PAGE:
Refinement is defined as the improvement or clarification of something by making small changes. As a band becomes established, the development of its sound can go one of two ways. Either the band becomes wildly experimental, releasing albums which can sound vastly different to one another, or they can refine their sound, digging deep into its nature and concentrating on perfecting its delivery across their career. Safe to say, when it comes to New Orleans sludge legends Crowbar, they have taken the latter path.
Formed in 1990 on a heavy (REALLY heavy) diet of Black Sabbath, Black Flag and Celtic Frost, Crowbar quickly became one of the flagbearers of the sludge metal sound, combining the heaviness of doom with the aggression of the hardcore punk and influences from southern and swamp rock. Over the course of 30 years the band (led by the legendary Kirk Windstein) have been boiling down this sound to its purest form and in the process released several landmarks of the genre (notably their self-titled 1993 album, 1998’s Odd Fellow’s Rest and 2005’s Lifeblood for the Downtrodden). Now after over three decades into their career they’re releasing what could be yet another milestone in the form of Zero and Below.
Opening with the monstrous ‘The Fear That Binds You’ (a track that has its origins in a writing session for Ice-T’s Body Count) it’s clear from the off that Windstein and his comrades mean business. Building in tempo and rage as the song progresses, it’s a mammoth demonstration that the band’s power hasn’t diminished over the course of 12 albums. ‘Her Evil is Sacred’ lessens the pace but loses none of its power as it sucks the audience into its slowing, grinding wake, while ‘Confess to Nothing’ finds the band dipping into classic New Orleans groove metal territory.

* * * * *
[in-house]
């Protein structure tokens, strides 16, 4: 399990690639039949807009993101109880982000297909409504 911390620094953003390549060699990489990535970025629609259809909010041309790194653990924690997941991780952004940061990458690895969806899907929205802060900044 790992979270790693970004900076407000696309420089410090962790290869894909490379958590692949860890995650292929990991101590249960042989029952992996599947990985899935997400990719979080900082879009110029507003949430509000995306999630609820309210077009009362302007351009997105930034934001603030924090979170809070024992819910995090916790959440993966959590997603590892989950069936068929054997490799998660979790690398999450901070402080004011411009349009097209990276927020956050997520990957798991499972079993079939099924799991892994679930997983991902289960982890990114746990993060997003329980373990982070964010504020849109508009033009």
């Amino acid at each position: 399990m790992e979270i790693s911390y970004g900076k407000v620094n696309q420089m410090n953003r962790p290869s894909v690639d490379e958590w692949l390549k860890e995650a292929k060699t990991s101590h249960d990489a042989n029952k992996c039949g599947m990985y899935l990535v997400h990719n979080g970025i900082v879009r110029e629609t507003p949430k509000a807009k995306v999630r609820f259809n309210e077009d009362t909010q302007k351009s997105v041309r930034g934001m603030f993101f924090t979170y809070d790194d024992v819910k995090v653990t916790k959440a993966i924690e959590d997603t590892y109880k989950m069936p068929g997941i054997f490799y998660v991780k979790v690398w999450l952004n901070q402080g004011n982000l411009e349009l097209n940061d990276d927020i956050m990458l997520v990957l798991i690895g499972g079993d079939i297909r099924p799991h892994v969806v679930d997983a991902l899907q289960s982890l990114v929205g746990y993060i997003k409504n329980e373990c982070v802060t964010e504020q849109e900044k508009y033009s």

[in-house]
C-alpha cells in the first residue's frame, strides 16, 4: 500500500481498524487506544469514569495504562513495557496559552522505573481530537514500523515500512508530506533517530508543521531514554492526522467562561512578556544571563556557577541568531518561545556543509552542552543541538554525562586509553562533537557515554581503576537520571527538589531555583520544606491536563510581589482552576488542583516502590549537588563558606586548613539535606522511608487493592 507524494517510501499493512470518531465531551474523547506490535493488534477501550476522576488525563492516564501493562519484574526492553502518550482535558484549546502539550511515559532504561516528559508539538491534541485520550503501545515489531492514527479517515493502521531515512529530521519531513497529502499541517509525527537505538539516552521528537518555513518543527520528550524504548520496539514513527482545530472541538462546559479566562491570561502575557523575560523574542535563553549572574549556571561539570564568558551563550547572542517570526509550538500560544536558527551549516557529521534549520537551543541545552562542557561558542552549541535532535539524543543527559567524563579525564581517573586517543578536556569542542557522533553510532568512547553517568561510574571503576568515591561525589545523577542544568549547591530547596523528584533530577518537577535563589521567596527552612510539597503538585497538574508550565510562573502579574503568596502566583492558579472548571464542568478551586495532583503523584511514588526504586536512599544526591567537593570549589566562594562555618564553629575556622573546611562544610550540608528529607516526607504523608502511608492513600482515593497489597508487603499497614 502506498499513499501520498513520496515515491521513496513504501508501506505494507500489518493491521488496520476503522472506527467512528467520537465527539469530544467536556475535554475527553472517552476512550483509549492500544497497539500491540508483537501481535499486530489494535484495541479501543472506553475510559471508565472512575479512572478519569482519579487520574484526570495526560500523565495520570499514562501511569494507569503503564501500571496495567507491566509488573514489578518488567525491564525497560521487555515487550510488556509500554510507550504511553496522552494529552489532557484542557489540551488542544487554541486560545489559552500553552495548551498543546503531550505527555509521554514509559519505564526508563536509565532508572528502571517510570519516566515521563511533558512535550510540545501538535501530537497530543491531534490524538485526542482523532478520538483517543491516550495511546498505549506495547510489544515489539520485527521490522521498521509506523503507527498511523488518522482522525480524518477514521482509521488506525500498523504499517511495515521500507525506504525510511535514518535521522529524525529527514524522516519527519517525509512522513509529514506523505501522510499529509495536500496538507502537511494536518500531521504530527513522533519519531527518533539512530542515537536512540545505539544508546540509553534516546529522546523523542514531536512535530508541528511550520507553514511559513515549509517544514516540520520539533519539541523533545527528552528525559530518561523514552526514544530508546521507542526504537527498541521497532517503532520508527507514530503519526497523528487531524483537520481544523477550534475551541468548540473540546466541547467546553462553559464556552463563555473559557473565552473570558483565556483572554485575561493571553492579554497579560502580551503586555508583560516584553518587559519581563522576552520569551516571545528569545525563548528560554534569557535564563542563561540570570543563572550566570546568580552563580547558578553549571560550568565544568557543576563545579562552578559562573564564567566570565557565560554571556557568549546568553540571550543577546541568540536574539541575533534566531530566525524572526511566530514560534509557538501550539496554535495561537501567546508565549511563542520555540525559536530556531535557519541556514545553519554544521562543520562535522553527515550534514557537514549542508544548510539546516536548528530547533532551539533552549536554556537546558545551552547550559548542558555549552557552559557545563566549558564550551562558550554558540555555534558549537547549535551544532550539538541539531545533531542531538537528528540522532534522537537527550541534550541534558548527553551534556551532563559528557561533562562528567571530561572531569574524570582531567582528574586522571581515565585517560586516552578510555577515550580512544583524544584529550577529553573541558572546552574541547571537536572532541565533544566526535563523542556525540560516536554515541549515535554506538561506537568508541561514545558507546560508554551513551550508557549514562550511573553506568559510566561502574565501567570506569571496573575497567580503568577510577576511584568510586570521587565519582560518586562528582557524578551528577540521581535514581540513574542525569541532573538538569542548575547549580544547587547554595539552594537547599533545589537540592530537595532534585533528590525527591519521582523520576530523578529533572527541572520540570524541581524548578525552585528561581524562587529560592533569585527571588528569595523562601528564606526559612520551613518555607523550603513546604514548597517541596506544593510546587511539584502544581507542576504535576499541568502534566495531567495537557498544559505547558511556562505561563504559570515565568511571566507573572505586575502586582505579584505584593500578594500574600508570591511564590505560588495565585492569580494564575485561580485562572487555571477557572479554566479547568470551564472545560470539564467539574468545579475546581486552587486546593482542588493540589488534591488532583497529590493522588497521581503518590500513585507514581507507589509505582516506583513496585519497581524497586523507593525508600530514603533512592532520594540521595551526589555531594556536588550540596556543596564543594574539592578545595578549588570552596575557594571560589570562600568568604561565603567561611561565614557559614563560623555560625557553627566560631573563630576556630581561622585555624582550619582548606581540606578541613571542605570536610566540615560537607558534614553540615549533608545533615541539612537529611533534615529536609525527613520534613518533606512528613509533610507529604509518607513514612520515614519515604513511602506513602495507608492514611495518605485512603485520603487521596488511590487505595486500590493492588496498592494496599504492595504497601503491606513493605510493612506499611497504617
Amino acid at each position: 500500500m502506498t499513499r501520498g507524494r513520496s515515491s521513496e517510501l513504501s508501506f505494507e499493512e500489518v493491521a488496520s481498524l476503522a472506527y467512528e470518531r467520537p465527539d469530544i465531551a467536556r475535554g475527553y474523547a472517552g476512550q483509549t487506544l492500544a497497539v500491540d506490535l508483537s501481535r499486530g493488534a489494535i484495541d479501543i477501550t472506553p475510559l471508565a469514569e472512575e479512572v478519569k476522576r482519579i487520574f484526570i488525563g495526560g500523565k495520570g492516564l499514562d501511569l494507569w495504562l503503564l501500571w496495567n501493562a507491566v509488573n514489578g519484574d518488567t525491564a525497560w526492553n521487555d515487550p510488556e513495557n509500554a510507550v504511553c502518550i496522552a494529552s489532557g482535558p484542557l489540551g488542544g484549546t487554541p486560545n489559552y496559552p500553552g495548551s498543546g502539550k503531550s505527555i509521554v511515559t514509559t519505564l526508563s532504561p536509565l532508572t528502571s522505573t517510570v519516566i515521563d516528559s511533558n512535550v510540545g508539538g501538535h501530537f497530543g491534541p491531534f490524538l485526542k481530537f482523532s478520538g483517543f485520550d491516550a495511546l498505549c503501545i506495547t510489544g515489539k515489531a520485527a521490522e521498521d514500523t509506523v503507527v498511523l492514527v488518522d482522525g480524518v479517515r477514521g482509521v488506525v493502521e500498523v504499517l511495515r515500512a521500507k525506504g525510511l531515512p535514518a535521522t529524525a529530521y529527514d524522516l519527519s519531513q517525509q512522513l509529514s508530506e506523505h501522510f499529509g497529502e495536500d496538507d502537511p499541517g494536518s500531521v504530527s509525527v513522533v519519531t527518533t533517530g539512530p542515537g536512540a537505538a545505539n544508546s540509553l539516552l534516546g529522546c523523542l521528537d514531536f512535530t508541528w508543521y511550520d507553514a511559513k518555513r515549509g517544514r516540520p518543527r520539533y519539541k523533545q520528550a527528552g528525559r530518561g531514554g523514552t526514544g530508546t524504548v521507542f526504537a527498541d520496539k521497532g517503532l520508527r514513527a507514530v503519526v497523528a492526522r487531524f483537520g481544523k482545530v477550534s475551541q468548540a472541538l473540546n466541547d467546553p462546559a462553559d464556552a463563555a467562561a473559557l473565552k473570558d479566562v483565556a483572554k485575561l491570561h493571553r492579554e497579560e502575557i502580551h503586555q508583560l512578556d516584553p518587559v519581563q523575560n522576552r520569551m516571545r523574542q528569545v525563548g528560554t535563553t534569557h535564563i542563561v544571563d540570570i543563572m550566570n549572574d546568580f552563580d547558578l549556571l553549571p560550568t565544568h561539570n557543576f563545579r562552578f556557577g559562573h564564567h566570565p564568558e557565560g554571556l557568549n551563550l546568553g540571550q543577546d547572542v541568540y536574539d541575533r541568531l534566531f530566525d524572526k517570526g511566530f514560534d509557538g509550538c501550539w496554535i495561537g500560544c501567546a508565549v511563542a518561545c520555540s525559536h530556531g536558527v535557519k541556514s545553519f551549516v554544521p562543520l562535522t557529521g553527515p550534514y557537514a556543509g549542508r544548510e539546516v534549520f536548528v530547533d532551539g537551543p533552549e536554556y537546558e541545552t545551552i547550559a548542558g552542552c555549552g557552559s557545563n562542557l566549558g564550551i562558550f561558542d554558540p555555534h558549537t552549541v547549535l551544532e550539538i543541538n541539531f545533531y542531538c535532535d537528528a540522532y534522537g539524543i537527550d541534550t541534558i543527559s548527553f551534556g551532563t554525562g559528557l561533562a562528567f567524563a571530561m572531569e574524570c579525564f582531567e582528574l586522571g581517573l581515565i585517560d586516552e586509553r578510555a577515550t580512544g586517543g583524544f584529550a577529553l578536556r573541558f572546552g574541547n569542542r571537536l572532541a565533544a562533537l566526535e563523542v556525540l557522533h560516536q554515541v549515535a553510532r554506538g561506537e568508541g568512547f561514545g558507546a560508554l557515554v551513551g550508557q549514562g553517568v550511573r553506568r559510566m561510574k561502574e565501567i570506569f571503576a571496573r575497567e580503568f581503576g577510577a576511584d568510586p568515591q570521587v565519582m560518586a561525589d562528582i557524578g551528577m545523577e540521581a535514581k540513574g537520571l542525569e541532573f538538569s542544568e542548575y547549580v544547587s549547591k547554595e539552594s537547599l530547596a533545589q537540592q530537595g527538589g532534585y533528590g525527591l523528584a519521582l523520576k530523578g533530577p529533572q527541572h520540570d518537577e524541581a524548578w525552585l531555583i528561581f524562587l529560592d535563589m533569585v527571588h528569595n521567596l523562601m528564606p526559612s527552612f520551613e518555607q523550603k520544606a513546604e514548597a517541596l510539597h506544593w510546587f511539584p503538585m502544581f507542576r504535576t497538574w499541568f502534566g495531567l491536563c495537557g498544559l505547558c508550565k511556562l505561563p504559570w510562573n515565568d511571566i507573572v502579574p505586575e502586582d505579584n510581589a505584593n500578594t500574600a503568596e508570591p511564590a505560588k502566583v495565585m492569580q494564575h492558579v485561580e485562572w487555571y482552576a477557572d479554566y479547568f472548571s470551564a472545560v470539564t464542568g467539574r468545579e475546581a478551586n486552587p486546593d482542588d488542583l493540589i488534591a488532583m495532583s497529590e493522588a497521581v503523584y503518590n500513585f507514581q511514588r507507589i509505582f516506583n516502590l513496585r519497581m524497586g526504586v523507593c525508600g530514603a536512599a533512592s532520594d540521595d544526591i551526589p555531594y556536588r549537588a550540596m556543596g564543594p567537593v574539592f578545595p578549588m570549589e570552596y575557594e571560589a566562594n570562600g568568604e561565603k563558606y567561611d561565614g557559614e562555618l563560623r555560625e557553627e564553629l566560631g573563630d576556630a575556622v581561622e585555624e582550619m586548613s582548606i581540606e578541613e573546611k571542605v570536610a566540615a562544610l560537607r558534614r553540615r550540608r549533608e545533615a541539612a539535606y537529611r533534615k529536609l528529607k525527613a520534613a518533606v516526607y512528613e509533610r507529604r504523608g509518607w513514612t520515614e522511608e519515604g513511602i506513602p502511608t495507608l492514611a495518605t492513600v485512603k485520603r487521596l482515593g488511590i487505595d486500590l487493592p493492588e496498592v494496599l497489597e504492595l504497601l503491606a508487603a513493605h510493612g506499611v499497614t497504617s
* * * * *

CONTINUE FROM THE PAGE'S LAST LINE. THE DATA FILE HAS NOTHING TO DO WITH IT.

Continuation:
One of the band’s strongest features is Windstein’s voice. With a sound equal parts gravel and whisky it brings a bluesy feel to the band’s sludge metal crunch and can swing from doom-laden sorrow on ‘Redefining the Truth’ to a violent bark on the Discharge indebted ‘Bleeding from Every Hole’.
While it may sometimes feel that Zero and Below is purely a celebration of the band’s trademark sound there’s still a few surprises thrown in to show that they haven’t stopped having new ideas. The Motörhead inspired ‘It’s Always Worth the Gain’ brings some classic rock ‘n’ roll style into the mix with a classic call and response between the riff and vocals, while the epic title track features gruff harmonies and even an acoustic mid-section that brings to mind Ride The Lightning-era Metallica.
Few bands manage to stick around for 30 years and still produce material of this high quality. While their process of refining their sound little-by-little over time may be slow, on Zero and Below it has yielded some fantastic results.
Zero and Below is out now via MNRK Heavy and can be ordered here.
Words: Dan Cadwallader